WardblawG review of 'Law and Peace'

Very many thanks to Gavin Ward at WardblawG for reviewing my new book Law and Peace. You can read the review here or below. You can buy the book at

With BabyBarista having won the battle for tenancy, one may have thought that he would take things a little easier without resorting to his wayward moral compass, perhaps with fewer dirty tactics capable of destroying careers and, potentially in TopFirst’s case, lives.

Laugh-out-loud from front to back, the book is a racing read, as with the first. When I read the first BabyBarista book I was under the impression that it was a real account of a pupil in chambers. Nevertheless, despite knowing that the second book was still a fictional account, I couldn’t help but questioning on every page if those events had actually taken place in one form or another. As The Lawyer Magazine commented several years ago, “If this is a fictional account it is genius”. Well, the same applies for Law & Peace.

From tales of playing drinking games in court (and I should point out that there is planking in court to come in a future book) to seriously corrupt litigation tactics and indeed crooked lawyers and barristers, Law & Peace covers themes which most legal writers have never approached.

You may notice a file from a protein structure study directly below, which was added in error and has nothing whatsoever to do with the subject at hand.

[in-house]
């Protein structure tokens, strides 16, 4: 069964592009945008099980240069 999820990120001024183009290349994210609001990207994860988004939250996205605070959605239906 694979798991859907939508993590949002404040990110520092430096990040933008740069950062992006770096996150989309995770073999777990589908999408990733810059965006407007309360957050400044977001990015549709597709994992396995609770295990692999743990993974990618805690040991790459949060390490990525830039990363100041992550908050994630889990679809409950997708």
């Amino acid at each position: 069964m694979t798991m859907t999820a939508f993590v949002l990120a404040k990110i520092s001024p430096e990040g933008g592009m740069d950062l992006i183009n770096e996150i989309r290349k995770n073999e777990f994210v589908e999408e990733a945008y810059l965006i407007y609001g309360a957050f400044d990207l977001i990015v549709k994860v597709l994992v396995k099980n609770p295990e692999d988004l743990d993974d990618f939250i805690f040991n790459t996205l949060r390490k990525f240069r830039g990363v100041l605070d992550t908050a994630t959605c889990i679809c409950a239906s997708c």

Just as BabyBarista’s first experiences as a pupil were largely influenced by the principles set out in Sun Tzu’s Art of War, so are his actions in Law & Peace. Almost at every possible opportunity where the reasonable person would ask “what should I do next?”, BabyBarista seems to have a clear idea of the possible options and often chooses the most devious, although sometimes he doesn’t really have a choice because of certain characters e.g. SlipperySlope, BigMouth, TheBoss & co.

But it’s not all corrupt litigation: characters such as Old Ruin, “BabyB’s redemption”, demonstrate that there is plenty of good left in the practice of law, which is in stark contrast to SlipperySlope’s idea that barristers and lawyers all end up becoming the same crooked characters.

The description of the novel as a “Machiavellian romp through the legal world” is spot-on, with so many injections of innuendo, you’ll probably have to read the book a second time to get them all. With Tim Kevan also being very tech-savvy there are some amusing passages of barristers getting used to new technologies such as Twitter and smartphones, with a particularly hilarious take on the “sent from my iPhone/Blackberry wireless device” message on smartphones.

Also clearly moving in parts with a developing romance, the novel contains various references to leaving the law and going surfing. Maybe it’s just because I’ve left the long hours of legal practice myself that I liked these references in particular.